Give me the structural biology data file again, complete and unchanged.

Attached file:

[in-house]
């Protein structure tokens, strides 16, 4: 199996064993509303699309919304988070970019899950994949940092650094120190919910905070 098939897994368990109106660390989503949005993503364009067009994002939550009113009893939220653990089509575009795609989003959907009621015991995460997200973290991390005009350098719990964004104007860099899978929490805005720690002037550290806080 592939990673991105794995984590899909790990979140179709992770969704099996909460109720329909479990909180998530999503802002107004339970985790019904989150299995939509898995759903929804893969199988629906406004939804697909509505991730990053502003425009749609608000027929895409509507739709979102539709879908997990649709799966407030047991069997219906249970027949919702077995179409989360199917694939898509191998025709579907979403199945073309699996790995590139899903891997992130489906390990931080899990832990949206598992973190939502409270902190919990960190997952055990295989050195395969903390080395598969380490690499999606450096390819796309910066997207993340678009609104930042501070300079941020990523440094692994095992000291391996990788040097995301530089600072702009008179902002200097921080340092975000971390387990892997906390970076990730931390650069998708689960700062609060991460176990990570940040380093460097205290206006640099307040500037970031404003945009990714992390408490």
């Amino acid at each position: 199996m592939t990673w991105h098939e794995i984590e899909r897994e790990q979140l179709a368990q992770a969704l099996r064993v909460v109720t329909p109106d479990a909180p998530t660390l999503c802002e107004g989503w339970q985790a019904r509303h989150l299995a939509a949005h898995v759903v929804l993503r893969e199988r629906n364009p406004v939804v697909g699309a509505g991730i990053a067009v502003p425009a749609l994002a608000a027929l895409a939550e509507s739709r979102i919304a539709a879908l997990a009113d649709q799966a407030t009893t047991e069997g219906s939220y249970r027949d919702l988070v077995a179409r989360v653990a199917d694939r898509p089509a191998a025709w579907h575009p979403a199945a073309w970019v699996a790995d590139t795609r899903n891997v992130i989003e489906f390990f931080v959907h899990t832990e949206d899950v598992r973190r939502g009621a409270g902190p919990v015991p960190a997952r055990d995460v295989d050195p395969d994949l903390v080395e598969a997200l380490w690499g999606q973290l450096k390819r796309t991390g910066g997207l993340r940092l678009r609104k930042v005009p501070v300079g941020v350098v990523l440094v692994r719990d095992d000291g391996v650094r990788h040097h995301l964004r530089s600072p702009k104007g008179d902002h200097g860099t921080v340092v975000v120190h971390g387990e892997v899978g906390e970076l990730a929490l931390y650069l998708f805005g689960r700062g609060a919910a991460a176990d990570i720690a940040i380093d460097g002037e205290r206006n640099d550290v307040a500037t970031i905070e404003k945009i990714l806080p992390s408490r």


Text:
[in-house]
């Protein structure tokens, strides 16, 4: 199996064993509303699309919304988070970019899950994949940092650094120190919910905070 098939897994368990109106660390989503949005993503364009067009994002939550009113009893939220653990089509575009795609989003959907009621015991995460997200973290991390005009350098719990964004104007860099899978929490805005720690002037550290806080 592939990673991105794995984590899909790990979140179709992770969704099996909460109720329909479990909180998530999503802002107004339970985790019904989150299995939509898995759903929804893969199988629906406004939804697909509505991730990053502003425009749609608000027929895409509507739709979102539709879908997990649709799966407030047991069997219906249970027949919702077995179409989360199917694939898509191998025709579907979403199945073309699996790995590139899903891997992130489906390990931080899990832990949206598992973190939502409270902190919990960190997952055990295989050195395969903390080395598969380490690499999606450096390819796309910066997207993340678009609104930042501070300079941020990523440094692994095992000291391996990788040097995301530089600072702009008179902002200097921080340092975000971390387990892997906390970076990730931390650069998708689960700062609060991460176990990570940040380093460097205290206006640099307040500037970031404003945009990714992390408490």
């Amino acid at each position: 199996m592939t990673w991105h098939e794995i984590e899909r897994e790990q979140l179709a368990q992770a969704l099996r064993v909460v109720t329909p109106d479990a909180p998530t660390l999503c802002e107004g989503w339970q985790a019904r509303h989150l299995a939509a949005h898995v759903v929804l993503r893969e199988r629906n364009p406004v939804v697909g699309a509505g991730i990053a067009v502003p425009a749609l994002a608000a027929l895409a939550e509507s739709r979102i919304a539709a879908l997990a009113d649709q799966a407030t009893t047991e069997g219906s939220y249970r027949d919702l988070v077995a179409r989360v653990a199917d694939r898509p089509a191998a025709w579907h575009p979403a199945a073309w970019v699996a790995d590139t795609r899903n891997v992130i989003e489906f390990f931080v959907h899990t832990e949206d899950v598992r973190r939502g009621a409270g902190p919990v015991p960190a997952r055990d995460v295989d050195p395969d994949l903390v080395e598969a997200l380490w690499g999606q973290l450096k390819r796309t991390g910066g997207l993340r940092l678009r609104k930042v005009p501070v300079g941020v350098v990523l440094v692994r719990d095992d000291g391996v650094r990788h040097h995301l964004r530089s600072p702009k104007g008179d902002h200097g860099t921080v340092v975000v120190h971390g387990e892997v899978g906390e970076l990730a929490l931390y650069l998708f805005g689960r700062g609060a919910a991460a176990d990570i720690a940040i380093d460097g002037e205290r206006n640099d550290v307040a500037t970031i905070e404003k945009i990714l806080p992390s408490r």